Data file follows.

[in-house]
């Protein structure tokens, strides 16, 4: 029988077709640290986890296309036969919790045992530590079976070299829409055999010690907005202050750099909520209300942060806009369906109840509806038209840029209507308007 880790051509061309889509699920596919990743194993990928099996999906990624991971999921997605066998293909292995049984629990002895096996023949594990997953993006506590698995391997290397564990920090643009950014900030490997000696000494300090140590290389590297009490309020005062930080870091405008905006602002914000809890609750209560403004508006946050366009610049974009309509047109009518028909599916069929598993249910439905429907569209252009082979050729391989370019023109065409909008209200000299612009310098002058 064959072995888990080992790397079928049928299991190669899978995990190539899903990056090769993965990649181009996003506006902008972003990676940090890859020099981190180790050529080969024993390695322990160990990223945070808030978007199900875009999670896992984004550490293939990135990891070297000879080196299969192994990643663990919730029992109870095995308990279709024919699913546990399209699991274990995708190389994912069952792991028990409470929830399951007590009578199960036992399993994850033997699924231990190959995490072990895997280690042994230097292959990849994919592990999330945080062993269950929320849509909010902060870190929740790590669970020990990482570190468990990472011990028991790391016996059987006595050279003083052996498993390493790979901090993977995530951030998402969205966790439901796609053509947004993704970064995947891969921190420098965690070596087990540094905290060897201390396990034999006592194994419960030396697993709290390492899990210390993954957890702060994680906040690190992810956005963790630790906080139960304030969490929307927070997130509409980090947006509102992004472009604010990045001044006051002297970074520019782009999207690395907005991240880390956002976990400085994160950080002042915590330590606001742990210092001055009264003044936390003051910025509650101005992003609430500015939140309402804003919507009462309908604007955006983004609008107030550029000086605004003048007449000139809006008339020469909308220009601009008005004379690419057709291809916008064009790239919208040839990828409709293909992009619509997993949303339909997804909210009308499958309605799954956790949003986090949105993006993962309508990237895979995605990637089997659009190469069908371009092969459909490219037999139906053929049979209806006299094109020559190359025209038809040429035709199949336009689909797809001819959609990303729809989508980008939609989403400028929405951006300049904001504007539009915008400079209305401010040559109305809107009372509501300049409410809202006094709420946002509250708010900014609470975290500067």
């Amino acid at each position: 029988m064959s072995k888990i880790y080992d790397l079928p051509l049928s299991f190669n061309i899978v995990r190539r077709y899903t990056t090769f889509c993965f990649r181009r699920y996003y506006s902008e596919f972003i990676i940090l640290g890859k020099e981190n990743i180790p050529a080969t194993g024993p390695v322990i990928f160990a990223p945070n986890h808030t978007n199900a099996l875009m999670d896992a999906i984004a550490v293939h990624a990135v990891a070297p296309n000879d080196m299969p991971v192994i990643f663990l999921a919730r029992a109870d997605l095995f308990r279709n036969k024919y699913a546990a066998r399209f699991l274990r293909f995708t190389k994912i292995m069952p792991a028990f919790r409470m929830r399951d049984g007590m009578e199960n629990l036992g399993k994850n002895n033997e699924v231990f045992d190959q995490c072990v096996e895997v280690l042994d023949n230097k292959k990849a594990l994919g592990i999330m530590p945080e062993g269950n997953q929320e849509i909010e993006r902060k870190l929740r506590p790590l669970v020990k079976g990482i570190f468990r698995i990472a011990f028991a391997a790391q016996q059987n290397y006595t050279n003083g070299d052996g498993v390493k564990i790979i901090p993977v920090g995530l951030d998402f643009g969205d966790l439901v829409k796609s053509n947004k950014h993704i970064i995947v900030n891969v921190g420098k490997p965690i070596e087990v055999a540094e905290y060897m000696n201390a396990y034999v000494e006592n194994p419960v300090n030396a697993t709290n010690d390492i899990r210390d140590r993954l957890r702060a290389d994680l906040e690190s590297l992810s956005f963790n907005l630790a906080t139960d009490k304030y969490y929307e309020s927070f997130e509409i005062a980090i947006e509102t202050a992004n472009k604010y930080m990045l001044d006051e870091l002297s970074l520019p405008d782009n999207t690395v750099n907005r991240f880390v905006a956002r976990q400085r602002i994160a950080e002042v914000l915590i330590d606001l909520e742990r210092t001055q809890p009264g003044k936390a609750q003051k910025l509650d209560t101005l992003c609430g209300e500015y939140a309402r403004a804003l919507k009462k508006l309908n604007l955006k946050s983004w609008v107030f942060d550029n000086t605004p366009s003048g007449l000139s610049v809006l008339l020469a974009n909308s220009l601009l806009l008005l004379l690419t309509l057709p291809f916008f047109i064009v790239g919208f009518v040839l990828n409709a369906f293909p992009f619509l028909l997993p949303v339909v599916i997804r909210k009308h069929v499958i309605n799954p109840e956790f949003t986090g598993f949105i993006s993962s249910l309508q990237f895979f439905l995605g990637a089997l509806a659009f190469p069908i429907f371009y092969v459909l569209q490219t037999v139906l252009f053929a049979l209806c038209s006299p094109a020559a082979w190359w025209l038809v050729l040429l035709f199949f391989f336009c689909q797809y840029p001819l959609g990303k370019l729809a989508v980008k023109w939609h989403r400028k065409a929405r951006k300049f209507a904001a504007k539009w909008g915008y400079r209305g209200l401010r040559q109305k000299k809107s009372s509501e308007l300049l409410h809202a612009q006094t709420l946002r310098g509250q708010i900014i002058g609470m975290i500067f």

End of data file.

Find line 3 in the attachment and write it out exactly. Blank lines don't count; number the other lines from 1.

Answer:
């Amino acid at each position: 029988m064959s072995k888990i880790y080992d790397l079928p051509l049928s299991f190669n061309i899978v995990r190539r077709y899903t990056t090769f889509c993965f990649r181009r699920y996003y506006s902008e596919f972003i990676i940090l640290g890859k020099e981190n990743i180790p050529a080969t194993g024993p390695v322990i990928f160990a990223p945070n986890h808030t978007n199900a099996l875009m999670d896992a999906i984004a550490v293939h990624a990135v990891a070297p296309n000879d080196m299969p991971v192994i990643f663990l999921a919730r029992a109870d997605l095995f308990r279709n036969k024919y699913a546990a066998r399209f699991l274990r293909f995708t190389k994912i292995m069952p792991a028990f919790r409470m929830r399951d049984g007590m009578e199960n629990l036992g399993k994850n002895n033997e699924v231990f045992d190959q995490c072990v096996e895997v280690l042994d023949n230097k292959k990849a594990l994919g592990i999330m530590p945080e062993g269950n997953q929320e849509i909010e993006r902060k870190l929740r506590p790590l669970v020990k079976g990482i570190f468990r698995i990472a011990f028991a391997a790391q016996q059987n290397y006595t050279n003083g070299d052996g498993v390493k564990i790979i901090p993977v920090g995530l951030d998402f643009g969205d966790l439901v829409k796609s053509n947004k950014h993704i970064i995947v900030n891969v921190g420098k490997p965690i070596e087990v055999a540094e905290y060897m000696n201390a396990y034999v000494e006592n194994p419960v300090n030396a697993t709290n010690d390492i899990r210390d140590r993954l957890r702060a290389d994680l906040e690190s590297l992810s956005f963790n907005l630790a906080t139960d009490k304030y969490y929307e309020s927070f997130e509409i005062a980090i947006e509102t202050a992004n472009k604010y930080m990045l001044d006051e870091l002297s970074l520019p405008d782009n999207t690395v750099n907005r991240f880390v905006a956002r976990q400085r602002i994160a950080e002042v914000l915590i330590d606001l909520e742990r210092t001055q809890p009264g003044k936390a609750q003051k910025l509650d209560t101005l992003c609430g209300e500015y939140a309402r403004a804003l919507k009462k508006l309908n604007l955006k946050s983004w609008v107030f942060d550029n000086t605004p366009s003048g007449l000139s610049v809006l008339l020469a974009n909308s220009l601009l806009l008005l004379l690419t309509l057709p291809f916008f047109i064009v790239g919208f009518v040839l990828n409709a369906f293909p992009f619509l028909l997993p949303v339909v599916i997804r909210k009308h069929v499958i309605n799954p109840e956790f949003t986090g598993f949105i993006s993962s249910l309508q990237f895979f439905l995605g990637a089997l509806a659009f190469p069908i429907f371009y092969v459909l569209q490219t037999v139906l252009f053929a049979l209806c038209s006299p094109a020559a082979w190359w025209l038809v050729l040429l035709f199949f391989f336009c689909q797809y840029p001819l959609g990303k370019l729809a989508v980008k023109w939609h989403r400028k065409a929405r951006k300049f209507a904001a504007k539009w909008g915008y400079r209305g209200l401010r040559q109305k000299k809107s009372s509501e308007l300049l409410h809202a612009q006094t709420l946002r310098g509250q708010i900014i002058g609470m975290i500067f």